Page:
Apple scales back self-driving car, delays launch to 2026

Apple scales back its self driving plans, postponing the launch date to 2026

Apple scaled back its ambitions to launch self-driving cars to a future date of 2026. The changes come after reports of being in talks with automakers and other manufacturers for over a year. Post the announcement, the iPhone maker’s shares fell by 2.4%.

Apple scales back self-driving car, delays launch to 2026
Image credits- Nasdaq

The company’s self-driving unit is known as “Project Titan”. They have proceeded unevenly since 2014 when it started to design from scratch. However, there has been a pause and delay due to various reasons. Apple is now planning a less-ambitious design that will include a steering wheel and pedals and only support full autonomous capabilities on highways, the people told Bloomberg. The report added that the company plans to develop a vehicle that lets drivers conduct other tasks on a freeway and be alerted with ample time to switch over to manual control.

According to Bloomberg’s last year report, Apple was pushing to launch its electric car as early as 2025 and refocusing the project around full self-driving capabilities. Apple’s ideal car would have no steering wheel and pedals, with interiors designed around hands-off driving, the report then said.

Project Titan design

Apple also changed its prices for self-driving cars. According to anonymous sources, Apple plans to sell the vehicle to consumers for less than $100,000. The initial price was over $120,000. So far, Apple doesn’t have a design for its car and considers it to be in the pre-prototype stage. It plans to have the design ready by next year and features set by 2024. Following that, Apple plans to extensively test the car in 2025.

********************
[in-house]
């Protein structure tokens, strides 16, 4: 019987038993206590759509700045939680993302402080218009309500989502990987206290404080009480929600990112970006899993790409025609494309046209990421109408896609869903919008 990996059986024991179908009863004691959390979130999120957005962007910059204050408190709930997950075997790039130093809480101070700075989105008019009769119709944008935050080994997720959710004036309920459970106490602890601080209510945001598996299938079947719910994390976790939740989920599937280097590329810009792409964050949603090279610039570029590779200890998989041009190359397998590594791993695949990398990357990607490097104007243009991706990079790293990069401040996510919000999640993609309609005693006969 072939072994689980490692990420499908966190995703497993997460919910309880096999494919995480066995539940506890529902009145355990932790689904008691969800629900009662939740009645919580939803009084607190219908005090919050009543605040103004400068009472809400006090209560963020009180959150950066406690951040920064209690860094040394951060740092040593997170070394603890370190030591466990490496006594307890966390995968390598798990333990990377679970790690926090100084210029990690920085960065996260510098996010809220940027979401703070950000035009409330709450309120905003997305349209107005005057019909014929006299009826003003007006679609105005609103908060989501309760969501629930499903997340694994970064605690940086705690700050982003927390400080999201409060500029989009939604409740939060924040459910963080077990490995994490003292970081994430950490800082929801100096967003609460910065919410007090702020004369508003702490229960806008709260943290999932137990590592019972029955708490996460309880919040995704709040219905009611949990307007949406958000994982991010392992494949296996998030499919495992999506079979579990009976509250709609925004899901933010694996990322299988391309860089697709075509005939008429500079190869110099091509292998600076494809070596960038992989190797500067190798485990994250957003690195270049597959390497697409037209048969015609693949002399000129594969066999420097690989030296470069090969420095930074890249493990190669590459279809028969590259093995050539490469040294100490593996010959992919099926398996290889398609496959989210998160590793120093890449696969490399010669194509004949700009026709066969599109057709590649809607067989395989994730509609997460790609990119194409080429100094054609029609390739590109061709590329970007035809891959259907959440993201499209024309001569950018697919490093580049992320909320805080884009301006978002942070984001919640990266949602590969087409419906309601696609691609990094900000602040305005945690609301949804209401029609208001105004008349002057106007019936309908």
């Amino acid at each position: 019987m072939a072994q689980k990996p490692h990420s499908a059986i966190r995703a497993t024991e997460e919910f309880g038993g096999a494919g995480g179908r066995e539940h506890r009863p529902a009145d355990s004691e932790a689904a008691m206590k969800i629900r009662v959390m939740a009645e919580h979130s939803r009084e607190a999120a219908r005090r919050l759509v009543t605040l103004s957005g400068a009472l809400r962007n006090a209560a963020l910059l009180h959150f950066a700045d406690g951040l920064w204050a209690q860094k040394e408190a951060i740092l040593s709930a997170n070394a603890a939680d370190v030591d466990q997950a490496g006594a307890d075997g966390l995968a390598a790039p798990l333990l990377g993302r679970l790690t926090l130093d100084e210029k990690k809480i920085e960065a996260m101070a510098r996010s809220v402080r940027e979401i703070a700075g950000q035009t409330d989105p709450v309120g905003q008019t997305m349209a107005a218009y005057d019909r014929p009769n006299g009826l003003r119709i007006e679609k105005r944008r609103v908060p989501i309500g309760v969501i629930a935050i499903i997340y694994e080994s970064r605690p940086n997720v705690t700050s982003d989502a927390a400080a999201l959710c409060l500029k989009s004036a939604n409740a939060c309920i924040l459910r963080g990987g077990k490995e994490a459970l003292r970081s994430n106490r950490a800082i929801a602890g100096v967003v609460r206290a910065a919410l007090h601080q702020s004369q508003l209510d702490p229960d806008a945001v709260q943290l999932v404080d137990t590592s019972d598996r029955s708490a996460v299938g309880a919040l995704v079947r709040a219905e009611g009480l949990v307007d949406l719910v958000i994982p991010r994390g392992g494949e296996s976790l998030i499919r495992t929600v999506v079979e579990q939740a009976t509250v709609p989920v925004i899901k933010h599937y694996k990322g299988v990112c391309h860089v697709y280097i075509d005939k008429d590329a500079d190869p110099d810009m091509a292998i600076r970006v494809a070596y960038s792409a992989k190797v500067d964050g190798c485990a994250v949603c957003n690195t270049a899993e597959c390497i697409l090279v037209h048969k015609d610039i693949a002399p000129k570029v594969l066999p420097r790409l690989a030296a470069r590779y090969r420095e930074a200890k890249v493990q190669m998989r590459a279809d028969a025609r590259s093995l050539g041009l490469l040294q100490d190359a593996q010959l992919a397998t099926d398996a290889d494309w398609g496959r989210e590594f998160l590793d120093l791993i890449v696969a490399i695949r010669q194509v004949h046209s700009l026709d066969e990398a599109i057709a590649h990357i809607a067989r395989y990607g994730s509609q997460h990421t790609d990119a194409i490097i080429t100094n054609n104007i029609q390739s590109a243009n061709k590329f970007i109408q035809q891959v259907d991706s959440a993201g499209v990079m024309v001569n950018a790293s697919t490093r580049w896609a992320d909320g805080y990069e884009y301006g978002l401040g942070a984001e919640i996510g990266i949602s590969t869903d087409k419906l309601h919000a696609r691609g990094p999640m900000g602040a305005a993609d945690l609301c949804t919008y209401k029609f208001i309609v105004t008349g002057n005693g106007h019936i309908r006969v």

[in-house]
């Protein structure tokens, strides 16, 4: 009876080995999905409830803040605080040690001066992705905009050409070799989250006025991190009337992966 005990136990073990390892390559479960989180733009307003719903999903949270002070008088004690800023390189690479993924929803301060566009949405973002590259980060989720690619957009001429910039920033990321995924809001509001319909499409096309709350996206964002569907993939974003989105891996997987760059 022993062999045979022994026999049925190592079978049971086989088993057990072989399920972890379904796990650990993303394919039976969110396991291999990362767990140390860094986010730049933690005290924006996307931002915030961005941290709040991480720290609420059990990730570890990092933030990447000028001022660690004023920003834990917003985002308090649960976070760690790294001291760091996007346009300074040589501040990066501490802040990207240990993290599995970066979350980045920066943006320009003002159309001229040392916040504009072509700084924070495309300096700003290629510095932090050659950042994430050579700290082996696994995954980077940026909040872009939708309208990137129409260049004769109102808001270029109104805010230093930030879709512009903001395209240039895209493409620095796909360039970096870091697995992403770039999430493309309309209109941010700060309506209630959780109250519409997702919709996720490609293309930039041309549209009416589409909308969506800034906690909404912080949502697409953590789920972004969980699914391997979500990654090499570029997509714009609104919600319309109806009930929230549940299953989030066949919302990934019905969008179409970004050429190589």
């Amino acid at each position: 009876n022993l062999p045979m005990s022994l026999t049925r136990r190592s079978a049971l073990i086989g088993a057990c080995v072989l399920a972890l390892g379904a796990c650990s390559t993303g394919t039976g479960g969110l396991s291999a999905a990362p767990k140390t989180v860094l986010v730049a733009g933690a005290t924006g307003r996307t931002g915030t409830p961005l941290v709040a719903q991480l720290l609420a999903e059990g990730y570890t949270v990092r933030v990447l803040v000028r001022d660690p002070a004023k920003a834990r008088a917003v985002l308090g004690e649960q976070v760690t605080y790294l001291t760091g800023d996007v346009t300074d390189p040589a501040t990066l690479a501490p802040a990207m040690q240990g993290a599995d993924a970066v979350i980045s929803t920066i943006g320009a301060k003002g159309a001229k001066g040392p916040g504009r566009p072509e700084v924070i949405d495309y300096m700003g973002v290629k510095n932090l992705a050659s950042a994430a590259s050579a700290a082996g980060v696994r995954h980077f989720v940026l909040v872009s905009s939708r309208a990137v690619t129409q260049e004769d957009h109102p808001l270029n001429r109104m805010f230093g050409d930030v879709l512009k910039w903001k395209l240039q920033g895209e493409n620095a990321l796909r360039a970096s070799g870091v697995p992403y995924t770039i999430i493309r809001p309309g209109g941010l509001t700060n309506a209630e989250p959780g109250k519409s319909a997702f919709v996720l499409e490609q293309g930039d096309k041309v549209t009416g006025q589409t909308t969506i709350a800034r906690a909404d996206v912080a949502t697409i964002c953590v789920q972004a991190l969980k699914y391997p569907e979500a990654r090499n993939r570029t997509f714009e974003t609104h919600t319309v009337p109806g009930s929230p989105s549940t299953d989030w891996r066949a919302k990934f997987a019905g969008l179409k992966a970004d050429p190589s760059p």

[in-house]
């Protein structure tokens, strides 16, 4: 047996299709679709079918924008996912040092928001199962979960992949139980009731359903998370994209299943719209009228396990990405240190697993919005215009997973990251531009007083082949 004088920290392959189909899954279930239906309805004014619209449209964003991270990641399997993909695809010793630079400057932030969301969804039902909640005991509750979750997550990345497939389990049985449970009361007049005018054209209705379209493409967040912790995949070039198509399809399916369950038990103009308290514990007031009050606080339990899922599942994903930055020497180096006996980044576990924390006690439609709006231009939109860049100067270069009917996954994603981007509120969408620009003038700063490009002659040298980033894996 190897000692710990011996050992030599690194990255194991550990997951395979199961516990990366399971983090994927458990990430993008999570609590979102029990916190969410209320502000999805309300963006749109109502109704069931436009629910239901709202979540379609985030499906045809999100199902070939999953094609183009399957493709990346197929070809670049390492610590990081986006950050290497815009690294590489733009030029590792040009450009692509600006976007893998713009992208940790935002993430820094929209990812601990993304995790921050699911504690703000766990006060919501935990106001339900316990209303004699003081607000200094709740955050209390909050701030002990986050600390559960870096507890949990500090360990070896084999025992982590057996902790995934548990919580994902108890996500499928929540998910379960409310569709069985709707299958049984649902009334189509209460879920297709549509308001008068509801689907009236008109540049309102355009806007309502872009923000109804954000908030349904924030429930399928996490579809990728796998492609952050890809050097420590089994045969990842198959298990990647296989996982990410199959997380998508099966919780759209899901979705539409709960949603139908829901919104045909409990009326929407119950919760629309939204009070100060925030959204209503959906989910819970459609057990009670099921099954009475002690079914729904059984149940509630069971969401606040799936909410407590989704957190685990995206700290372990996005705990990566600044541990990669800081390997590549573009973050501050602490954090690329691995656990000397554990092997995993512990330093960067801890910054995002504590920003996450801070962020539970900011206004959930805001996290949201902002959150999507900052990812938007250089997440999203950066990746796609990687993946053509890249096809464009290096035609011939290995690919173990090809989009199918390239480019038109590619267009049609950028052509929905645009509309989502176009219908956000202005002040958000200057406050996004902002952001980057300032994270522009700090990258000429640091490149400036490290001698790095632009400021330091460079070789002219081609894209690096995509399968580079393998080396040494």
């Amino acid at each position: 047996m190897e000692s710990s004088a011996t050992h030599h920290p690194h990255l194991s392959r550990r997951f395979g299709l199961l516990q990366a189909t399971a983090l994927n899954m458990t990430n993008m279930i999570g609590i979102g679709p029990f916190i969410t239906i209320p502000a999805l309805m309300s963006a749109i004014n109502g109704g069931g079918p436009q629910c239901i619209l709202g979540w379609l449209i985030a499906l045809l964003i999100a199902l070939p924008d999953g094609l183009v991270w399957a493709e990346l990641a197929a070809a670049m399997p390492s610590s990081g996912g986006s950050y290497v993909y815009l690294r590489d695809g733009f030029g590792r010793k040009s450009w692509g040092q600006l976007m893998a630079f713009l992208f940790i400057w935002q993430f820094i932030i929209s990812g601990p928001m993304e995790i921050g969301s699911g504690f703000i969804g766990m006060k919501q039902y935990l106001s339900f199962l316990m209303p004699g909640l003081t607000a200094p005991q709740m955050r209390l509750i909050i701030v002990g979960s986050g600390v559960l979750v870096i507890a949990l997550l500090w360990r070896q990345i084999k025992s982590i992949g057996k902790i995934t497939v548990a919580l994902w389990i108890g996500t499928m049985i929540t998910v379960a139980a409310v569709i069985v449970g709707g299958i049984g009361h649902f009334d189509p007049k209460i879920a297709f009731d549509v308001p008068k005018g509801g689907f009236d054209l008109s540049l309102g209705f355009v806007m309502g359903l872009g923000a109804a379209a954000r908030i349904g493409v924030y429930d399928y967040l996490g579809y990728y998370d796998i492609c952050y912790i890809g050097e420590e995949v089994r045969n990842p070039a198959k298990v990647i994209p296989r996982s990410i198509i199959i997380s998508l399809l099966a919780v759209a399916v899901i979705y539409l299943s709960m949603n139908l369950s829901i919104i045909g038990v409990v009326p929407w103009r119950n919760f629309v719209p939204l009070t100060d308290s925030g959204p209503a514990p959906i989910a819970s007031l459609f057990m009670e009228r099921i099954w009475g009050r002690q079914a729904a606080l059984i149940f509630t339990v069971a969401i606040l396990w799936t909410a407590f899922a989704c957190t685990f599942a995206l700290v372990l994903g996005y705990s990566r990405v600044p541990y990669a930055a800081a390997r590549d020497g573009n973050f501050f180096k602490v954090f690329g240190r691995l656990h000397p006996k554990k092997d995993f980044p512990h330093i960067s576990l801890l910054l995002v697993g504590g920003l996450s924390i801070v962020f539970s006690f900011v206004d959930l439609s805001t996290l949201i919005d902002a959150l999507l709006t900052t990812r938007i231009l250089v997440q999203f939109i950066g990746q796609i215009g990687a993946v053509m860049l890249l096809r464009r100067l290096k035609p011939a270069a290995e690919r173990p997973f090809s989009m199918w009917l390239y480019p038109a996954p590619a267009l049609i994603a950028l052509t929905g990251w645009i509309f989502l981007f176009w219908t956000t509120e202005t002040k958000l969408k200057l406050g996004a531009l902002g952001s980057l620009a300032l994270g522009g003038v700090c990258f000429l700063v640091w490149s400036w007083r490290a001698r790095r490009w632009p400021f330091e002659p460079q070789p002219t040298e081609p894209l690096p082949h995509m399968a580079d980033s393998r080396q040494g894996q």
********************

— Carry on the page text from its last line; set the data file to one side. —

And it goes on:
Apple’s onboard computer system, named Denali, is being developed by its silicon engineering group and has reached an advanced state. Bloomberg noted that it’s almost production-ready, but Apple might scale it down before launching the car in order to lower costs. Apple’s vice president of technology, Kevin Lynch, is leading Project Titan and initially instructed the team to engineer and design a fully autonomous vehicle to be debuted by 2025. This isn’t the first time Apple had to change its plans for an autonomous vehicle. When Apple’s former head of Project Titan, Steven Zadesky, left the company, Bob Mansfield came out of semi-retirement to take his place. After around a month, reports circulated that Apple laid off dozens of senior members from its team with plans to reboot the program. It was until a year later that CEO Tim Cook told Bloomberg that Apple was interested in developing self-driving cars. Now, the project is delayed and more details are expected about the automakers plans to be revealed.